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Realizing the presence, promise, and power of the Kingdom of God.



The portal to the Immortal.

Clocks are becoming a thing of the past. That’s a strange thing to say, considering that we are more time-bound than ever. But our phones make them (seemingly) superfluous – most of the hotel rooms I stay in don’t have one. Only a few diehards, like me, still wear watches.

Today, though, walking around Forth Worth, Texas, I’m looking for clocks, as well as other things that visually tie into my meditation on God’s eternal nature.

What is time? At its most basic level, it is a created thing. Therefore, the Creator stands apart from time and views it as part of his handiwork.

That’s a bit mind-boggling – as all of God’s attributes tend to be – but it’s of vital importance for those of us who live trapped in time’s snow-globe. How does a chronological creature relate to the Eternal One?

Through the concept of today. I’ll let two great Christian thinkers explain:

In you 'today' never comes to an end… In your 'today' you will make all that is to exist tomorrow and thereafter, and in your 'today' you have made all that existed yesterday and for ever before. Augustine, Confessions

Yesterday, today and tomorrow, belong to dying mortal—the Immortal King lives in an eternal today. He is the I AM. I AM in the present. I AM in the past, and I AM in the future. Just as we say of God that He is everywhere, so we may say of Him that He is always. He is everywhere in space. He is everywhere in time. God is today in the past. He is today already in the future. He is today in that present in which we are.  Charles Spurgeon

This photo works as a good illustration. Name the left archway “Past,” the middle one “Present,” and the right one, “Future.” Only the center one is open to us. That’s not to say that the past and the future aren’t useful as frameworks, but only as they relate to our Present.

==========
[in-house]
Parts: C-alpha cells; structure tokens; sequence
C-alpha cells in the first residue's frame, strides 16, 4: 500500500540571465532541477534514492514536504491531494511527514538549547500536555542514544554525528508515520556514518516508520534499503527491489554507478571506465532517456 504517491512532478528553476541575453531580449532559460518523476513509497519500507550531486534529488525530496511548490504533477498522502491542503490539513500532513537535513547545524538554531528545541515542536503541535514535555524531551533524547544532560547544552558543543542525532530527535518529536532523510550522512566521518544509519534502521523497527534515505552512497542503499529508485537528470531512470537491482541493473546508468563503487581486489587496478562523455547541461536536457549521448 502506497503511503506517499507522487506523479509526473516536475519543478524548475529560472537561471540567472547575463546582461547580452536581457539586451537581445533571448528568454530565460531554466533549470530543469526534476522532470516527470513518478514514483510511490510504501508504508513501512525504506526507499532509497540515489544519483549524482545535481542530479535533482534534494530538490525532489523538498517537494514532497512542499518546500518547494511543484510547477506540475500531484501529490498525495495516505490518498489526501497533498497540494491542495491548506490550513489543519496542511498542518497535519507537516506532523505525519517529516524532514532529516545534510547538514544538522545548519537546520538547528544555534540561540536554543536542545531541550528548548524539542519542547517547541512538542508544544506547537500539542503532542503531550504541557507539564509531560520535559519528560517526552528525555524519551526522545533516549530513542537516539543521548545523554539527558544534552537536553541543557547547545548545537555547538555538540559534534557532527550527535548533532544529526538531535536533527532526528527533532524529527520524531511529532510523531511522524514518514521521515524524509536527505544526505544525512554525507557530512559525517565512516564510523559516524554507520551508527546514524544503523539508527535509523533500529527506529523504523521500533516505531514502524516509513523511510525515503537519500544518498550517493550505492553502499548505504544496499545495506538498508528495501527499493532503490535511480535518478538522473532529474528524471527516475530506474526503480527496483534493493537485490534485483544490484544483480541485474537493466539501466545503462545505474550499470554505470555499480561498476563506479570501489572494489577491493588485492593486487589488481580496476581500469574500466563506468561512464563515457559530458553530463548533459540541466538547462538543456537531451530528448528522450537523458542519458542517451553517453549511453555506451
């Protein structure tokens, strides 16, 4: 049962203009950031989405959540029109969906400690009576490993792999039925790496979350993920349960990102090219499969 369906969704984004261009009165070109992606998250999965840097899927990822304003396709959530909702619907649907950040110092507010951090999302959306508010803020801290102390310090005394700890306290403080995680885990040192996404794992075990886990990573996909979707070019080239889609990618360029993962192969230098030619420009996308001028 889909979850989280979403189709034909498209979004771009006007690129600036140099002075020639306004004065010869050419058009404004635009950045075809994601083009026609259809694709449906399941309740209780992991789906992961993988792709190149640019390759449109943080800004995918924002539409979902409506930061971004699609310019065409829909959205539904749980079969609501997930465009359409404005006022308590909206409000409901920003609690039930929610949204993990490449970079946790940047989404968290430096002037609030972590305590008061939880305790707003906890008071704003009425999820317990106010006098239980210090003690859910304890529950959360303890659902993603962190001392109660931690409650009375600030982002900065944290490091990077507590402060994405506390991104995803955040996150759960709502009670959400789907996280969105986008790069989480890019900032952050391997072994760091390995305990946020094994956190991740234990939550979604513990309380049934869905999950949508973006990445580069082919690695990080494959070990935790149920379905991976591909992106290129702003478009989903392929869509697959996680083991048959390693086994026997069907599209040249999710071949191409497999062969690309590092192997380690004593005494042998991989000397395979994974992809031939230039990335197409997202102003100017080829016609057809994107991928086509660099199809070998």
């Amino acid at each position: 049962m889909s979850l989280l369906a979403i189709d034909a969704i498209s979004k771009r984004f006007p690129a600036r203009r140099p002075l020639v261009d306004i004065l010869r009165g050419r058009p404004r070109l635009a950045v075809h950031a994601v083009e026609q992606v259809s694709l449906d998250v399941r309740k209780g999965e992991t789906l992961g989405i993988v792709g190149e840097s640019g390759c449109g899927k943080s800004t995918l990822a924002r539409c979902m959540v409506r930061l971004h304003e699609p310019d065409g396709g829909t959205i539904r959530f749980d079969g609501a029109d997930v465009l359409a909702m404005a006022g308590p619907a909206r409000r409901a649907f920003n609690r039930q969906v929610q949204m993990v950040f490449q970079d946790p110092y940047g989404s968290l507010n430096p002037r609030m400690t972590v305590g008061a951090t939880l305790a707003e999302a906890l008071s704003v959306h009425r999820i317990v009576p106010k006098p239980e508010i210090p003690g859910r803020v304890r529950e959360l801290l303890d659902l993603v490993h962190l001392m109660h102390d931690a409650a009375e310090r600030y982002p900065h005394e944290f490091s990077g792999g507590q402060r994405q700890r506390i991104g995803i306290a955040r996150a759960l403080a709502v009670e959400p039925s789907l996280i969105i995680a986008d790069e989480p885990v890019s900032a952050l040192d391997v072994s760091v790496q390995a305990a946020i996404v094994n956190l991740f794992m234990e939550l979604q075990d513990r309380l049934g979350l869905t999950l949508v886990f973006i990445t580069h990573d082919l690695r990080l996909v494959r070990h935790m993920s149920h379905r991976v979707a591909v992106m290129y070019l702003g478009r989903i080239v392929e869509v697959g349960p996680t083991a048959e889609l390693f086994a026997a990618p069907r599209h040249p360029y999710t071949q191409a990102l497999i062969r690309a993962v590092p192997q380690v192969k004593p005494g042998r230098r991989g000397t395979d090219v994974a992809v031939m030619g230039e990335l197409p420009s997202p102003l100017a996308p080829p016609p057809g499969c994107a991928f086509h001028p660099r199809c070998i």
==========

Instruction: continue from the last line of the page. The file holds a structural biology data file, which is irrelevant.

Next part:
Years ago, while in college, I spent time with a missionary in the Philippines. Foster Donaldson was a gentle, soft-spoken man with deep wisdom. One day, he said to me, “The past is covered by Christ’s blood and the future is in his hand. All we’re left with is the present – and oh, how interested God is in that!”

Our interaction with the Lord, and all our spiritual growth, happen in the moment that each of us lives right now.

Here’s a practical example from Paul’s writing. After describing God as the only immortal one (1 Tim. 6:16), he speaks to an age-old problem of people safeguarding their future by their wealth. He writes:

“Command those who are rich in this present world not to be arrogant nor to put their hope in wealth, which is so uncertain, but to put their hope in God, who richly provides us with everything for our enjoyment.” (1 Tim 6:16-17)

Paul wants them to take their eyes from their calculations for the future and place them on the one who “richly provides” – present tense – everything to bless their life. Experience his goodness your today and it will shape how you view the days to come.

This is what I’ve got to learn. I fret too much about the past. I scheme too much for the future.

All the while, God waits for me in this present moment.

Eternal One, you command past, present and future because they are all your creations. Teach us to meet you in the now. You have opened that door through your Son, and it forever remains open to your children.

Reader: how do you train yourself to live in the present?

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Bruce Van Patter

As a freelance illustrator, graphic recorder, and author, Bruce is on a lifelong journey to delight in the handiwork of the Creator. And he’s always ready for fellow travelers.

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